For the Spectator: Priest tried for murder
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Messrs. Editors:--In sending you the report of the meeting held at my place on Sunday last, it is perhaps due to the persons present there to state, that owing to the advice of certain judicious friends, I have suppressed certain resolutions that were then and there passed, as they reflected strongly on the deceased, but I will reserve them for future use, should it be necessary. DANIEL DOWNEY.
At a meeting of the Catholics of Staunton, Augusta County, Va., held at the house of the Rev. Daniel Downey, Sep. 11th, 1859, John B. Scherer, Esq., being called to the chair, and John Beck appointed secretary.
The Chairman having briefly explained the object of the meeting, Mr. Downey then rose and said:
Mr. Chairman:--"The dangerous malady that I am subject to, is the sole cause why I have delayed so long after my acquittal in Charlottesville to make the due acknowledgments, and advert to the exciting subject of my grievances. As my health is now partially restored, I wish to begin at home and lay my complaints before you, the members of my late congregation, as you know the whole matter, can give indisputable testimony, and act as you may deem advisable. You talk now that I have received unmerited abuse, and bad treatment from certain persons, who should rather have protected me and my house from reproach, and who, after Mullin's death, did all in their power, by crafty and false statements, to excite the public mind against me, and to bring all the prejudices of a Protestant community to bear on me; but there was too much honesty and love of truth among the Protestants to be long deceived by such a lewd set. There are too many noble, fearless and liberal minds in old Augusta County for falsehood to succeed in its evil designs against innocence. I have many other matters to settle but they will be brought before other audiences, perhaps before certain Tribunals."
Mr. Downey having concluded, the Chairman then read the following Resolution, which after proper examination were passed unanimously:
Moved by H.D. Noon--Seconded by Wm. Whooley: That by the full, free, and honorable acquittal of the Rev. Daniel Downey of the murder of Wm. Mullins, by the unanimous verdict of a jury of Albemarle County, that county has stamped an everlasting character of liberality, unbiased honesty and justice on itself, has given a good name to the whole State of Virginia, to bigots everywhere a valuable lesson, and proclaimed over the world that a Catholic Priest, when upright and on the side of morality and injured innocence, need not fear the Criminal Courts of old Virginia.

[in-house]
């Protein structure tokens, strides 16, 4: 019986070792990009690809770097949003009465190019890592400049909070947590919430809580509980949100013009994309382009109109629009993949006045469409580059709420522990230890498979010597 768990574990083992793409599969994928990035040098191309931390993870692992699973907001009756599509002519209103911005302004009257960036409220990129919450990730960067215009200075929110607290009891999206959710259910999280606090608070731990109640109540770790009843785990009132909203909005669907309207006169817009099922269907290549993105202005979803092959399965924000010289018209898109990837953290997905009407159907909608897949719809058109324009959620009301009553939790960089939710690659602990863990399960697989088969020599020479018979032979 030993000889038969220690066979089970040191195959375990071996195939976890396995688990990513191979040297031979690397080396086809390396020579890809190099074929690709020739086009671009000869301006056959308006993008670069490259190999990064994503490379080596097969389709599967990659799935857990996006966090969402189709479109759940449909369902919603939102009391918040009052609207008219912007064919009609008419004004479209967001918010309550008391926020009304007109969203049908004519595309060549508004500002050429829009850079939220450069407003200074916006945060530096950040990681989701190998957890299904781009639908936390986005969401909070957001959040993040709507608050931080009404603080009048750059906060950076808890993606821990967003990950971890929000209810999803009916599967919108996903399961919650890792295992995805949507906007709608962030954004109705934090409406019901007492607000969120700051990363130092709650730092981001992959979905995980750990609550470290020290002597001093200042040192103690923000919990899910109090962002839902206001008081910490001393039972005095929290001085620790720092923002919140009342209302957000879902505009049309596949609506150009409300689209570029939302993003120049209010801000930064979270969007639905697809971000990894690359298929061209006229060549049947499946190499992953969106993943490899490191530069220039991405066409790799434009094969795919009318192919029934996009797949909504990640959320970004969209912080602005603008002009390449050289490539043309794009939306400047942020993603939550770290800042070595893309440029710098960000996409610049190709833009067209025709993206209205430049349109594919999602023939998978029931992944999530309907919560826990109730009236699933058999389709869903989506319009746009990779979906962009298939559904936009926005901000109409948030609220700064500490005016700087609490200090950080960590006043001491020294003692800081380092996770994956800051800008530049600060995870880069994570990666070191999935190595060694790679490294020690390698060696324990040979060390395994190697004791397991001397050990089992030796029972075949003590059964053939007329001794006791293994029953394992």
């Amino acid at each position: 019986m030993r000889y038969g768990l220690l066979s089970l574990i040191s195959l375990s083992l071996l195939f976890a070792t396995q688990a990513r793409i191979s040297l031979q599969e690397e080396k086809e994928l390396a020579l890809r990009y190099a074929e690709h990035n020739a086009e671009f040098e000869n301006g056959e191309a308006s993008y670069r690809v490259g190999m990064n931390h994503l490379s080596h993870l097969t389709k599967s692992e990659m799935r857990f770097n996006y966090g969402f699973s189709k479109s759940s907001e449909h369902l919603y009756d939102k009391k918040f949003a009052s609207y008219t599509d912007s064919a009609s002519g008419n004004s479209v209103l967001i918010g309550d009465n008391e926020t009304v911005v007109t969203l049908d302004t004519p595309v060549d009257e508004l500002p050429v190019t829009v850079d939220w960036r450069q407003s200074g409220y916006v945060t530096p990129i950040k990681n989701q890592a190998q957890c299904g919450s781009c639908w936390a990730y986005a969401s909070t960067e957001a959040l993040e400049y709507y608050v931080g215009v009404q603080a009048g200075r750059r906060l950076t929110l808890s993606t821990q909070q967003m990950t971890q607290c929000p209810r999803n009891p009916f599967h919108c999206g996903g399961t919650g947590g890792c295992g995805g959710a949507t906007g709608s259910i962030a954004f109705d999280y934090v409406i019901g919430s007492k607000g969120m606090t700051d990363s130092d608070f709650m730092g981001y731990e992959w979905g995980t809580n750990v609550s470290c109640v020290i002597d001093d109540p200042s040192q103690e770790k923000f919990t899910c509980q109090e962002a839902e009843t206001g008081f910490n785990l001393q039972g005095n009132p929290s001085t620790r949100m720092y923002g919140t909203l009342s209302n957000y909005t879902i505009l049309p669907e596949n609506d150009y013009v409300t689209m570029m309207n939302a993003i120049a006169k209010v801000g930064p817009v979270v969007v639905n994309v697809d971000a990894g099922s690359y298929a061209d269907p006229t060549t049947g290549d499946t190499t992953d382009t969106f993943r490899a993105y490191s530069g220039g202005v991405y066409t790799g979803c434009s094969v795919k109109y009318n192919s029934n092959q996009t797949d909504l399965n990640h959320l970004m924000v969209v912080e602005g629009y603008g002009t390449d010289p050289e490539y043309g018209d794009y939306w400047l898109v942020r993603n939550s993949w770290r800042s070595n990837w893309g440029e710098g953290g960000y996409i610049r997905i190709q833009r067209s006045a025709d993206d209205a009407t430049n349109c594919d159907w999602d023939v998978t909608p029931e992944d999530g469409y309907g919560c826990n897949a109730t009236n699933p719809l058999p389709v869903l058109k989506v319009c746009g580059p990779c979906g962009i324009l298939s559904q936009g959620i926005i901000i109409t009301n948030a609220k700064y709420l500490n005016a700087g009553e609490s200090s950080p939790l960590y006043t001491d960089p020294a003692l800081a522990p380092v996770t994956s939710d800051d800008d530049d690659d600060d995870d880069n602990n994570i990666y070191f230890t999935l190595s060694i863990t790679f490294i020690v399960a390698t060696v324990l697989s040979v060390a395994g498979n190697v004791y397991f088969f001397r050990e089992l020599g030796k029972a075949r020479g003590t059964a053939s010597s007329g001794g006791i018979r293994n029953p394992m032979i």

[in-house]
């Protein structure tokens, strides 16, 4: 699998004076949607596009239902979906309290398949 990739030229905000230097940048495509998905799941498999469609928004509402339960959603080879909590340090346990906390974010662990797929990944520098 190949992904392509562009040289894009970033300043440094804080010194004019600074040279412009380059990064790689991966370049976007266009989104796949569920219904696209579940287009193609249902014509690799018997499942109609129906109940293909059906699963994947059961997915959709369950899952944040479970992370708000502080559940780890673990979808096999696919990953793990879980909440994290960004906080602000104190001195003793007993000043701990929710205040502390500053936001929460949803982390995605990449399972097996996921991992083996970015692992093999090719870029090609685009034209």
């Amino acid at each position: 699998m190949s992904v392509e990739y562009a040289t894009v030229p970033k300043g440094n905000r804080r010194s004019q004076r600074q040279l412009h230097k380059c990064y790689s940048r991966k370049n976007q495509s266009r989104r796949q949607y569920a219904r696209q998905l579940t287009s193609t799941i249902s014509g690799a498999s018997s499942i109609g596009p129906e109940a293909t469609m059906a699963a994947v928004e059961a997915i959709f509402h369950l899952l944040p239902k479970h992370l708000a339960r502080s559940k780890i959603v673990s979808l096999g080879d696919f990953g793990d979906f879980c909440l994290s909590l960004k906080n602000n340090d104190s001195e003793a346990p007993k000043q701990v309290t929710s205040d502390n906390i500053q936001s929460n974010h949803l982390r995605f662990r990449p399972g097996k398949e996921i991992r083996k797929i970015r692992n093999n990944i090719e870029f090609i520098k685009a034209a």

Moved by Robt. Knightly--Seconded by Thos. Hargan: That we view with deep indignation the conduct of those base Catholics, who did all in their power to excite the liberal portion of the community against Mr. Downey. We think such persons should be shunned by all good Catholics of every class.
Moved by E. Roach--Seconded by M. Quinlan: That we admire the skill and ability with which Robt. L. Doyle, Esq., Mr. Downey's Lawyer, conducted his case from the time he took it in hand, and we give him our warmest thanks.
Moved by John Gear--Seconded by Thos. Barret: That the very honorable acquittal of Mr. Downey, has been a source of unspeakable joy to us, and the unblemished character that he maintained through the whole ordeal entitles him to the admiration and profound respect of every pure minded virtuous Catholic. Especially when we consider, that Mr. Downey sustained an intensely severe prosecution from Gen. Harman, the Prosecuting Attorney, who left no hole or corner unsearched for charges against Mr. Downey, yet this same General Harman gave him an excellent character both here and in Charlottesville, and actually defended him from some false charges that some of Mullin's female friends wished to fix on him.
In view of these facts, and of many others too numerous to be now mentioned, we are sorry and grieved to see that Mr. Downey is not exercising his clerical functions as usual.
After the usual thanks to the Chairman the meeting adjourned.
For the Spectator; Thoughts on the Renewal of the African Slave Trade [concluded]
For the Spectator
Laying the Cornerstone
For the Spectator
For the Spectator
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Messrs. Editors:--"Have we a Bourbon among us?" is, I believe, no longer a mooted question; but have we a police officer among us? is a question which will, perhaps, admit of some debate. It is, however, one that many of our citizens do not hesitate to take the negative side. The writer of this remembers to have heard last spring that an officer was elected whose duty it was to preserve the peace of the town, but he thinks there must have been a mistake about it. The quiet, orderly citizens of our town are frequently aroused from their slumbers at a late hour of the night by the noise of drunken rowdies in the streets. Now it is reasonable to suppose that had we a Police Officer among us, this thing would not occur quite so often; for certainly such an officer would be aroused himself sometimes by the noise, and would as a matter of course jump up and be out in time to arrest some of these disturbers of the peace, and bring them to punishment. Were this the case the slumbers of our citizens would not be quite so often disturbed in the manner they were on a recent Friday night. With the foregoing view of this important question, I for one take the NEGATIVE.
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